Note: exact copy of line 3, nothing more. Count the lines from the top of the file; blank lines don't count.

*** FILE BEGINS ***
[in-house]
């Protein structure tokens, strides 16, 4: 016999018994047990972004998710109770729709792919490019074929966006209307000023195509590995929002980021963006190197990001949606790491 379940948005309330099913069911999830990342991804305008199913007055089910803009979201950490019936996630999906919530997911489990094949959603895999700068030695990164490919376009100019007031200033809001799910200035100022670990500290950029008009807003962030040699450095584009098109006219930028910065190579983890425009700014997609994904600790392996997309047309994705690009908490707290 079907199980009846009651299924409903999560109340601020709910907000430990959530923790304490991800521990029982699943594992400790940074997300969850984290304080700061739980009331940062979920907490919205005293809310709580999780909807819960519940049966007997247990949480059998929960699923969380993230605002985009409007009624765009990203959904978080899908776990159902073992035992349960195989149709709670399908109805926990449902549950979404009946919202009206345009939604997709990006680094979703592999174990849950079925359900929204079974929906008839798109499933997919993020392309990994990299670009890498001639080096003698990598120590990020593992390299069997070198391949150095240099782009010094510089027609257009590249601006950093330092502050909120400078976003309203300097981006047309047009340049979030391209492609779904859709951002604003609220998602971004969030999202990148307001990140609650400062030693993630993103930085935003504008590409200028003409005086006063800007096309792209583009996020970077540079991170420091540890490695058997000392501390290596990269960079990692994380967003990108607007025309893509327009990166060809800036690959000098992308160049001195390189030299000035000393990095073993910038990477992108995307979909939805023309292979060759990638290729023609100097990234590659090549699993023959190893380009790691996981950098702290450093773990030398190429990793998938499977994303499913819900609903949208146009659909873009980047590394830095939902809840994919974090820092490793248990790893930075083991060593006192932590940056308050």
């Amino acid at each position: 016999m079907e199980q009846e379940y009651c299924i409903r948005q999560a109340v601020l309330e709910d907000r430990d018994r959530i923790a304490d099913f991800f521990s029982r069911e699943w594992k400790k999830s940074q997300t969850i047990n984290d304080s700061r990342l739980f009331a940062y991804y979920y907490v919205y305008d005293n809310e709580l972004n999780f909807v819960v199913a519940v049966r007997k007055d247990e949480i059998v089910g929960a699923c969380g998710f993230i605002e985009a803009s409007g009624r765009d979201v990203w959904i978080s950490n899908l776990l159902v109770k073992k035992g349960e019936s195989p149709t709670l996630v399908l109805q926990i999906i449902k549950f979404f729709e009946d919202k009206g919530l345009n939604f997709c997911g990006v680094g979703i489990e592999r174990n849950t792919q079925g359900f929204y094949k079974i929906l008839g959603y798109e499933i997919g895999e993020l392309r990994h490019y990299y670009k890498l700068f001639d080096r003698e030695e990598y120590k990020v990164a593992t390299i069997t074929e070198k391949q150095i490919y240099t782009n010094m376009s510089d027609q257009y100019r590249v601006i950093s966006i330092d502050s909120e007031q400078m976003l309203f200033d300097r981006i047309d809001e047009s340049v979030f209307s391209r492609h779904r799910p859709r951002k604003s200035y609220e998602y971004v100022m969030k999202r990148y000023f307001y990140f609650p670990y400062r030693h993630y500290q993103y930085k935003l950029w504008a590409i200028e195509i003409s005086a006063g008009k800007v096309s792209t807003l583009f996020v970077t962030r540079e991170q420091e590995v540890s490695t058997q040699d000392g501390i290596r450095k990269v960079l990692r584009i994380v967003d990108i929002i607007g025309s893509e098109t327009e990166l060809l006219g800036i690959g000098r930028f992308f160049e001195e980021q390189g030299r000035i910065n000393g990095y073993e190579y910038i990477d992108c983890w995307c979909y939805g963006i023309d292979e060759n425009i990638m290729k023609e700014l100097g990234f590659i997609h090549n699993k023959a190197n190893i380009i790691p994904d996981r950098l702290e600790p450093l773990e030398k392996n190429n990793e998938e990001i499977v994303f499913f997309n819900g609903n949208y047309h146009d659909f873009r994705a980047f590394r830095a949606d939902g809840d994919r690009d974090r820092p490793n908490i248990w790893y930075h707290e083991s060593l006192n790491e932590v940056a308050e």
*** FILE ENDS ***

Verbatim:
């Amino acid at each position: 016999m079907e199980q009846e379940y009651c299924i409903r948005q999560a109340v601020l309330e709910d907000r430990d018994r959530i923790a304490d099913f991800f521990s029982r069911e699943w594992k400790k999830s940074q997300t969850i047990n984290d304080s700061r990342l739980f009331a940062y991804y979920y907490v919205y305008d005293n809310e709580l972004n999780f909807v819960v199913a519940v049966r007997k007055d247990e949480i059998v089910g929960a699923c969380g998710f993230i605002e985009a803009s409007g009624r765009d979201v990203w959904i978080s950490n899908l776990l159902v109770k073992k035992g349960e019936s195989p149709t709670l996630v399908l109805q926990i999906i449902k549950f979404f729709e009946d919202k009206g919530l345009n939604f997709c997911g990006v680094g979703i489990e592999r174990n849950t792919q079925g359900f929204y094949k079974i929906l008839g959603y798109e499933i997919g895999e993020l392309r990994h490019y990299y670009k890498l700068f001639d080096r003698e030695e990598y120590k990020v990164a593992t390299i069997t074929e070198k391949q150095i490919y240099t782009n010094m376009s510089d027609q257009y100019r590249v601006i950093s966006i330092d502050s909120e007031q400078m976003l309203f200033d300097r981006i047309d809001e047009s340049v979030f209307s391209r492609h779904r799910p859709r951002k604003s200035y609220e998602y971004v100022m969030k999202r990148y000023f307001y990140f609650p670990y400062r030693h993630y500290q993103y930085k935003l950029w504008a590409i200028e195509i003409s005086a006063g008009k800007v096309s792209t807003l583009f996020v970077t962030r540079e991170q420091e590995v540890s490695t058997q040699d000392g501390i290596r450095k990269v960079l990692r584009i994380v967003d990108i929002i607007g025309s893509e098109t327009e990166l060809l006219g800036i690959g000098r930028f992308f160049e001195e980021q390189g030299r000035i910065n000393g990095y073993e190579y910038i990477d992108c983890w995307c979909y939805g963006i023309d292979e060759n425009i990638m290729k023609e700014l100097g990234f590659i997609h090549n699993k023959a190197n190893i380009i790691p994904d996981r950098l702290e600790p450093l773990e030398k392996n190429n990793e998938e990001i499977v994303f499913f997309n819900g609903n949208y047309h146009d659909f873009r994705a980047f590394r830095a949606d939902g809840d994919r690009d974090r820092p490793n908490i248990w790893y930075h707290e083991s060593l006192n790491e932590v940056a308050e």